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Lighting & ventilation requirements – NY State

fromPok | Posted in Building Code Questions on

Hello – I have one BR in the plan, which has a small window and it doesn’t pass the 8% light requirement.The room is 155sq ft and the window size is 30×48 with clear opening of 22.7″X42.3″. ~ 6.7sqft.. That puts it at 4.3%.  It passes natural ventilation requirement of 4% and fails 8% lighting requirement. Reading the code says, artificial light can be added to augment to meet the lighting requirement.  Here is what I found in my research
“Artificial light shall be provided that is adequate to provide an average illumination of 10 footcandles (107 lux) over the area of the room at a height of 30 inches (762 mm) above the floor level.”

Two questions to expert
1. Is adding the above language to the plan enough to pass the test?
2. What does the above mean during construction aka what lighting should be installed in the room? Does it have to be turned on 24×7 or on occupancy only?

Thank you.

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  1. Expert Member
    BILL WICHERS | | #1

    I can't offer you anything in regards to #1, but for #2 what it's telling you is there needs to be enough light in the room to light the square footage of the floor to at least 107 lux with the meter held 30 inches above the floor. That light needs to be provided by some kind of light fixture (the "artificial" part), not a window. Typical light fixtures will provide photometric data that will let you calculate the light level provided by the fixture over a given area with the light fixture mountined at some specified height above the floor.

    You usually only have to "provide" the light fixtures, how they get turned on is seperate from the light level specification. Many areas require occupancy sensors now so that the lights come on and go off automatically when people enter or leave the room (the trades usually call this 'energy code'), but you might be OK with a simple light switch. Your local building department people should be able to tell you if you need an occupancy sensor or not. I've never seen a requirement to leave full lighting on 24x7, but there are requirements for commercial buildings for "night lightning" that requires a minimum amount of light in many/most areas when the main lights are off. Night lighting is usually achieved by wiring a few of the main light fixtures to remain on all the time. I don't think there are any night light requirements for residential structures though.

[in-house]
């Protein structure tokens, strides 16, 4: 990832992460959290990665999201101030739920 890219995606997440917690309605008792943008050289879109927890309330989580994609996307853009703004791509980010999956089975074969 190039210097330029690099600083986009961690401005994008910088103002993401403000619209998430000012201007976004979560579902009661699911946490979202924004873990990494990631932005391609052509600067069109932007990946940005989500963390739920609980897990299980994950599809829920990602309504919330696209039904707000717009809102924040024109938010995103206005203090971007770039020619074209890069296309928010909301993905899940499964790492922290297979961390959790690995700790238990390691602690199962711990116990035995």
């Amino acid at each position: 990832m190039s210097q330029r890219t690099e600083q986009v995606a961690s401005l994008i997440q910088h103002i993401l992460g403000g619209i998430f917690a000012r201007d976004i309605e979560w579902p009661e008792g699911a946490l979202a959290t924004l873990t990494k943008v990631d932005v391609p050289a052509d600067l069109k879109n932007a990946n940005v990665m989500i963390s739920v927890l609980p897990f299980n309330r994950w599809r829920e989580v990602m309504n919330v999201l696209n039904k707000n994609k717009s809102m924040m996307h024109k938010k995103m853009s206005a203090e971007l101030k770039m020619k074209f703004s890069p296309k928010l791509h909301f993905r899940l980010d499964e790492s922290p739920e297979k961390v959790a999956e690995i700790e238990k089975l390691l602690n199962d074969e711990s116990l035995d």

2. artisanfarms | | #2

    Talk to your town. Local Zoning and Codes Enforcement offices vary a lot on how closely they look at your plans and rules and often have different things that are very important to them. I live in a small town and a rural area and they didn't go over the plans with a fine tooth comb. They did emphasize the smoke detector requirement since one of the inspectors is a volunteer firefighter and my electrical inspector was a demon on insisting on tamper resistant outlets and the use of arc suppression/ground fault breakers along with being totally befuddled by my use of EMT and a phase converter for three phase machinery in my shop.

  3. Expert Member
    Michael Maines | | #3

    As long as there is a window and at least some source of artificial lighting--even just a switched outlet--I have never had a code official worry about this rule. If you add the language you quoted to the plans, that will probably be sufficient. The lighting needs to be able to be turned on within a step or so of entering the room but it does not need to be on all of the time, or built-in.

  4. Expert Member
    DCcontrarian | | #4

    One lux is one lumen per square meter. If your room is 155 square feet, that's about 15 square meters. If you need 107 lux that's about 1600 lumens for the room. A household 60W equivalent bulb is 750-800 lumens, as is a can light.

    This is not at all a hard standard to meet, it's two can lights in a 10x15 room. As a practical matter you'd probably want more than that anyway.

    1. Expert Member
      BILL WICHERS | | #5

      Keep in mind that the higher that light is mounted, the larged the area it covers, but the lower the light level provided over that area.

      The code minimum lighting level is pretty easy to meet, and it's really too low for practical purposes, in my opinion. I always specify higher lighting levels, even in mechanical spaces.


  5. Expert Member


    I've never heard of a inspector flagging this, or even inquiring about the provisions for lighting any space - and have never seen it referred to on construction drawings. I doubt most designers or builders know it exists.

    It sounds a lot like a requirement in the building code put there as a baseline to prevent the rare circumstances where this might be an issue. I wouldn't bring it up.

  6. walta100 | | #7

    Will your window qualify as an egress window if not it can’t be labeled as a bedroom.

    “An unobstructed opening with at least 5.7 square feet is necessary. The width of the clear opening has to be at least 20-inches, while the height must be 24-inches. There must be a sill height of no more than 44 inches above the floor. If you have a sill height that is below grade, you will need a window well.”


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